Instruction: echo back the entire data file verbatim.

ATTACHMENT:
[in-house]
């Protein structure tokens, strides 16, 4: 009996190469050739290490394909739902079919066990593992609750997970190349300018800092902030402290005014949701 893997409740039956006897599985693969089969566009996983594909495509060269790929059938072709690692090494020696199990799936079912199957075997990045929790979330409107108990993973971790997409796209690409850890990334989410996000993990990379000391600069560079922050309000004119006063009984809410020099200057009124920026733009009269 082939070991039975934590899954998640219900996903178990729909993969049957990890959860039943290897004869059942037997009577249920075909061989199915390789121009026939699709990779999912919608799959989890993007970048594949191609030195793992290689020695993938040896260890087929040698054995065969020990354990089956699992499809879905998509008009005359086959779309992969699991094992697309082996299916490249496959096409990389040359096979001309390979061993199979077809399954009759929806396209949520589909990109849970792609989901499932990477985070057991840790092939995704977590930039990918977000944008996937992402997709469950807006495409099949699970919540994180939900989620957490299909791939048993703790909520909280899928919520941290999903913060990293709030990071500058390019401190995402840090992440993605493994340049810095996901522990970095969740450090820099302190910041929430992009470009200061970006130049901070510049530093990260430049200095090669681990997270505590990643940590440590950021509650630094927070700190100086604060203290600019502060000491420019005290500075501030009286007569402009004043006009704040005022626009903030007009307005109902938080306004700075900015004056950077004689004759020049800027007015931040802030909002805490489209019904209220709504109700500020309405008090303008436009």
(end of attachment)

[in-house]
């Protein structure tokens, strides 16, 4: 009996190469050739290490394909739902079919066990593992609750997970190349300018800092902030402290005014949701 893997409740039956006897599985693969089969566009996983594909495509060269790929059938072709690692090494020696199990799936079912199957075997990045929790979330409107108990993973971790997409796209690409850890990334989410996000993990990379000391600069560079922050309000004119006063009984809410020099200057009124920026733009009269 082939070991039975934590899954998640219900996903178990729909993969049957990890959860039943290897004869059942037997009577249920075909061989199915390789121009026939699709990779999912919608799959989890993007970048594949191609030195793992290689020695993938040896260890087929040698054995065969020990354990089956699992499809879905998509008009005359086959779309992969699991094992697309082996299916490249496959096409990389040359096979001309390979061993199979077809399954009759929806396209949520589909990109849970792609989901499932990477985070057991840790092939995704977590930039990918977000944008996937992402997709469950807006495409099949699970919540994180939900989620957490299909791939048993703790909520909280899928919520941290999903913060990293709030990071500058390019401190995402840090992440993605493994340049810095996901522990970095969740450090820099302190910041929430992009470009200061970006130049901070510049530093990260430049200095090669681990997270505590990643940590440590950021509650630094927070700190100086604060203290600019502060000491420019005290500075501030009286007569402009004043006009704040005022626009903030007009307005109902938080306004700075900015004056950077004689004759020049800027007015931040802030909002805490489209019904209220709504109700500020309405008090303008436009």